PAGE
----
Prenatal alcohol exposure can result in alterations in the structural development of the brain (Bookheimer and Sowell 2005; Riley et al. 2004). Recent advances in neuroimaging with the improvement of speed and resolution of magnetic resonance imaging (MRI) and functional MRI have made it possible to identify structural and functional changes in children with FASD (Spadoni et al. 2007). The use of animal models may make it possible to improve the sensitivity and specificity of neuroimaging techniques to identify FASD. Animal studies allow for control over timing and dose as well as for anatomical conformation of imaging findings. Magnetic resonance microscopy (MRM), MRI at a microscopic level of resolution of brain structures, is being used in the mouse model and provides unprecedented opportunities to define the full spectrum of alcohol's insult to the developing brain (Parnell et al. 2009). This information will be important in confirming and extending human clinical observations. As is the case with facial dysmorphology, only with animal models can prospective studies be performed to explore structural differences below our current threshold to appreciate. Current efforts to develop brain-imaging screening tools using human subjects are limited because of the differences in alcohol-exposure dose and pattern, potential confounds of nutrition, other substances of abuse, and other environmental factors and the inability to use very high magnetic-field strengths or to corroborate findings using other histological methods.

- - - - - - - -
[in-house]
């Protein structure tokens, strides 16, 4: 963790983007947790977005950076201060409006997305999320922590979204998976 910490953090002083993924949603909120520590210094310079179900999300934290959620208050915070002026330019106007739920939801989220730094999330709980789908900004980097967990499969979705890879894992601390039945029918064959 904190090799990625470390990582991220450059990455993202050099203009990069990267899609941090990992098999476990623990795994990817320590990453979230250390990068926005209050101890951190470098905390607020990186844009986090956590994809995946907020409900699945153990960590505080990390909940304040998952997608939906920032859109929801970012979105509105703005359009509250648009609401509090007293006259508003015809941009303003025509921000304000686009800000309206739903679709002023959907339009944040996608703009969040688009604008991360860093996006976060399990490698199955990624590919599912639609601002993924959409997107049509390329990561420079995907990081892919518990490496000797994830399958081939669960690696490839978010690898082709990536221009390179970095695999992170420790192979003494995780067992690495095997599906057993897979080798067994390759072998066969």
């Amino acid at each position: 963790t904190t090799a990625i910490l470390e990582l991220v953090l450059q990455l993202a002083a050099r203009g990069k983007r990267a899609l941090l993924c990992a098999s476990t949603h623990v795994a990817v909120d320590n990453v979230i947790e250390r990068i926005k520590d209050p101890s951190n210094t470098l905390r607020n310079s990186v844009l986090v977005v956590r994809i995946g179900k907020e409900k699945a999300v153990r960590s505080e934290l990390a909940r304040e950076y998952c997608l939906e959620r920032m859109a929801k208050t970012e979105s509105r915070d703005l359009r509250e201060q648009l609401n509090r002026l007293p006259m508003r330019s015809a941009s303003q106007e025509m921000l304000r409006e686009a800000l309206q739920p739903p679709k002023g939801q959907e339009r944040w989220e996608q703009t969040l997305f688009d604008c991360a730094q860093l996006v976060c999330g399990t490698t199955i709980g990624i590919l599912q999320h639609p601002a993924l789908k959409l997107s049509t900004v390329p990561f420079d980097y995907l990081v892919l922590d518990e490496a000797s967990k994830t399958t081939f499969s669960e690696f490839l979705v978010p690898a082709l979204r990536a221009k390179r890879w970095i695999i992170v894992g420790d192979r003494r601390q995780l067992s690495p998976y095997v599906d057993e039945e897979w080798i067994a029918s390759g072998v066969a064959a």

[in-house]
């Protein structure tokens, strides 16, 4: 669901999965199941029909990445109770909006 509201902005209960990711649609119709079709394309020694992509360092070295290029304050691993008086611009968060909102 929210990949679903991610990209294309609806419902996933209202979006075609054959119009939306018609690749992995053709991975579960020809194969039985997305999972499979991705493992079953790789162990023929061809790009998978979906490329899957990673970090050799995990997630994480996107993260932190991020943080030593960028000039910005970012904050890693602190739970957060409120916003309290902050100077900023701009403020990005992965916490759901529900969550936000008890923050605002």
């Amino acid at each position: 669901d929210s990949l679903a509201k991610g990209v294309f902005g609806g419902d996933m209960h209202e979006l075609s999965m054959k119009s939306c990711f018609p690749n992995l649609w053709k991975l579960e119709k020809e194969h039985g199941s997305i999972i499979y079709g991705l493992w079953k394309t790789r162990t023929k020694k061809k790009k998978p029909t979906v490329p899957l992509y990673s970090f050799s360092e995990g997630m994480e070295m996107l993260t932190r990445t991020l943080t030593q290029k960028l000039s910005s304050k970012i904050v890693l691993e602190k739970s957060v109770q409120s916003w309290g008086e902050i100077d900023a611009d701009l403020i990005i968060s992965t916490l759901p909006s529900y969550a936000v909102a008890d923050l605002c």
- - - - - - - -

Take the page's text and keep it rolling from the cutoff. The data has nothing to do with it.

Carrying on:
Functional Measures of Brain Dysfunction